Father Daniel Dominic Hourigan was one of many paedophile priests to fly under the radar — so much so that he died just three days after he was charged with child sexual abuse in 1995. The survivors were so close to seeing Hourigan stand trial and acknowledge what he did was wrong.
Instead, their right to justice was snatched away in an instant.
The Catholic Church knew that Hourigan had a sexual interest in boys. There were several complaints about Hourigan but as always, these complaints were brushed aside in order to protect the reputation of the Catholic Church (and the Diocese of Sale).
Hourigan was born in 1930 and raised in Traralgon. He finished school and qualified as a teacher before leaving Australia to work as a teacher and missionary for over a decade in Papua New Guinea.
Hourigan returned to Australia in 1960 and worked as a high school teacher before travelling to South America in 1969 where he was an envoy for an organisation called the Legion of Mary.
In 1970, Hourigan wrote to Bishop Arthur Francis Fox of the Sale Diocese asking to be accepted to study the priesthood, despite “two flies in the ointment” — a severe back problem and the fact that on three separate occasions, children in Papua New Guinea complained that Hourigan treated them harshly and that he was a homosexual.
“I will give favourable consideration to your desire to be a priest.
You should obtain a recent letter from the local authorities, say, from the parish priest. A letter from the local Bishop concerning your work and character etc. over the time you have spent in Sth. America would be helpful.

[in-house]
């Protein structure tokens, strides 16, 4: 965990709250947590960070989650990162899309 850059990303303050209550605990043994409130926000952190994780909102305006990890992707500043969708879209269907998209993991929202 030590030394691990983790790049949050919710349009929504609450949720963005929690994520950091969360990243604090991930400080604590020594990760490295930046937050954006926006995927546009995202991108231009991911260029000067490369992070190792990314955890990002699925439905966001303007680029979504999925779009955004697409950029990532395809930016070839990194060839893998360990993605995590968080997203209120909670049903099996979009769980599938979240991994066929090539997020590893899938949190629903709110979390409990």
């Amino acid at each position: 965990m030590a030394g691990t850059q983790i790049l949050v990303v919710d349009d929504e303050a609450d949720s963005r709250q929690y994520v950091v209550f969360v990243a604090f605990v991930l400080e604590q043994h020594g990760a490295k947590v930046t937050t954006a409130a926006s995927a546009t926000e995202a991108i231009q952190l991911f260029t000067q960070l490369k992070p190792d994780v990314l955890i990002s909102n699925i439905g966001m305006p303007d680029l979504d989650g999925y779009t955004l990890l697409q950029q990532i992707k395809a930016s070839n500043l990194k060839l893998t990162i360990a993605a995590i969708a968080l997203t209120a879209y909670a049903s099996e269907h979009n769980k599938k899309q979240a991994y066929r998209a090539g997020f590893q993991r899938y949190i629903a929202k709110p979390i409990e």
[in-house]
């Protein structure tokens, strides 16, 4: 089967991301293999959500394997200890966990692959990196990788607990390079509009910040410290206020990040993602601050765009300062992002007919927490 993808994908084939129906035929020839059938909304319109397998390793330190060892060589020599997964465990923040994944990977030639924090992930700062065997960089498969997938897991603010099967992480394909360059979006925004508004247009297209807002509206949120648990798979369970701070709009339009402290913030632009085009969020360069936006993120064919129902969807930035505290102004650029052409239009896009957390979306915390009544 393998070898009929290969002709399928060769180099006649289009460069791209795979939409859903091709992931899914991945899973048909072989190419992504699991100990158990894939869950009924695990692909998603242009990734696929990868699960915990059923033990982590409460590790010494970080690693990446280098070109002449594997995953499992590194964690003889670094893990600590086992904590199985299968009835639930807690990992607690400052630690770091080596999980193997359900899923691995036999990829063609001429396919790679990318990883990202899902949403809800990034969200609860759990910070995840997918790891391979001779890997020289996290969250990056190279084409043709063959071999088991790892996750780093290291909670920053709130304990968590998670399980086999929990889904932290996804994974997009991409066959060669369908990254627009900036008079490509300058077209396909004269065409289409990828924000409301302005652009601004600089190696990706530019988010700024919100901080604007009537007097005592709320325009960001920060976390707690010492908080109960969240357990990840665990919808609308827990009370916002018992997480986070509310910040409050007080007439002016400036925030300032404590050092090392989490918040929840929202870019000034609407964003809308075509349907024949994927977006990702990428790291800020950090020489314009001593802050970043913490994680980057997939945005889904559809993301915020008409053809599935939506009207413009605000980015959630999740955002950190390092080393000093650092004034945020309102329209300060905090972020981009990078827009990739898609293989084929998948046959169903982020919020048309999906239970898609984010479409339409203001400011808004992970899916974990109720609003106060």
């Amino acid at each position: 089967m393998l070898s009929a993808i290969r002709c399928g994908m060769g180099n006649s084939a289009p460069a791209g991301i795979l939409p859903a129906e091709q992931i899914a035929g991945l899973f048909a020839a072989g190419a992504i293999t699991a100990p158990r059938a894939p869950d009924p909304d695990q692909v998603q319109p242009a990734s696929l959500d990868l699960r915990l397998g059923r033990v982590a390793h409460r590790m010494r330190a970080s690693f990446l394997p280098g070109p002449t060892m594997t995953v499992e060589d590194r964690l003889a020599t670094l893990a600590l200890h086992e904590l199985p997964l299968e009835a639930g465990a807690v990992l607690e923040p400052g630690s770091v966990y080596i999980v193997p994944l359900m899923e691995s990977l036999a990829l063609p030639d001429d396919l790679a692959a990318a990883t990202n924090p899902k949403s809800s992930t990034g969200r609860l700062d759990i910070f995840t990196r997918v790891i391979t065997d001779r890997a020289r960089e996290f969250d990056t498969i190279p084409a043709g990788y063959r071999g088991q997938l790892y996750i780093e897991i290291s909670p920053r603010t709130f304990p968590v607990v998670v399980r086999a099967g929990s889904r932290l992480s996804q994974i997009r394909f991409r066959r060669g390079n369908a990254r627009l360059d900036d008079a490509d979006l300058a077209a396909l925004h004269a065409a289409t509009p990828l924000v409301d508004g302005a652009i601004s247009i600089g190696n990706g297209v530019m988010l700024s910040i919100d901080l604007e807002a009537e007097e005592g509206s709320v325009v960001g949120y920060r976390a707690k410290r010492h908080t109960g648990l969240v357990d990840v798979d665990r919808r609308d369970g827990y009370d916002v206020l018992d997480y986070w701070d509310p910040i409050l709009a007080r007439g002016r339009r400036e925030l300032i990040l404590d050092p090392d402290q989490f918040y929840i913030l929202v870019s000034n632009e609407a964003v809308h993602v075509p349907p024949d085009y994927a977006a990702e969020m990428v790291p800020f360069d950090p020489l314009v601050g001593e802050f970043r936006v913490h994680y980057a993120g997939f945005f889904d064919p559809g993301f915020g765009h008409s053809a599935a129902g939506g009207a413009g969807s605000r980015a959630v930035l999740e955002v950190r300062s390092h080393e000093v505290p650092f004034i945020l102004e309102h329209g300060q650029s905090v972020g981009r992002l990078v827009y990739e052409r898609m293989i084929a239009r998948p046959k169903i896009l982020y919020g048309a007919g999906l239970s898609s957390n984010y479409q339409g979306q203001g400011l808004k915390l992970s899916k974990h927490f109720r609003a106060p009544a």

I know that you come from a very good family. This, of course, accounts for much.
Please send me as soon as possible the letters I referred to above. In the meantime, I will look for a place at the seminary in Kensington.”
Hourigan was not required to complete a psychological evaluation. A medical certificate was enough to cover his back problems and he went on to study at St Paul’s Seminary between 1973 and 1975.
He worked as a curate at Maffra for 12 months and then the assistant priest at the Warragul parish from August 1977. In 1980, he was transferred to the Leongatha parish and in the late 1980s, he became the chaplain of a local school.
He committed most of his crimes in Warragul and Leongatha.
“He was always at our house and was very friendly with my parents”
A survivor known only as “Karl” (name changed for privacy reasons) first met Hourigan in the Leongatha parish in the 1980s. He was 11-years-old at the time.
Hourigan befriended Karl’s parents and often visited them at home. This gave him the opportunity to groom and abuse their son on three separate occasions between the ages of 13 and 15-years-old.
One of the offences occurred in the driveway outside Karl’s home. He didn’t tell his parents — like most victims of church abuse, he didn’t want to upset his parents with a complaint about their parish priest. It was until 1988 when Hourigan was transferred to another parish that he told them what happened.
Karl allegedly lodged a complaint with the Sale Diocese in 1993. He made it clear that he wanted Hourigan out of the ministry completely. After this, the Diocese did not give Hourigan any more full-time postings but continued to live a Catholic presbytery in the Sale Diocese.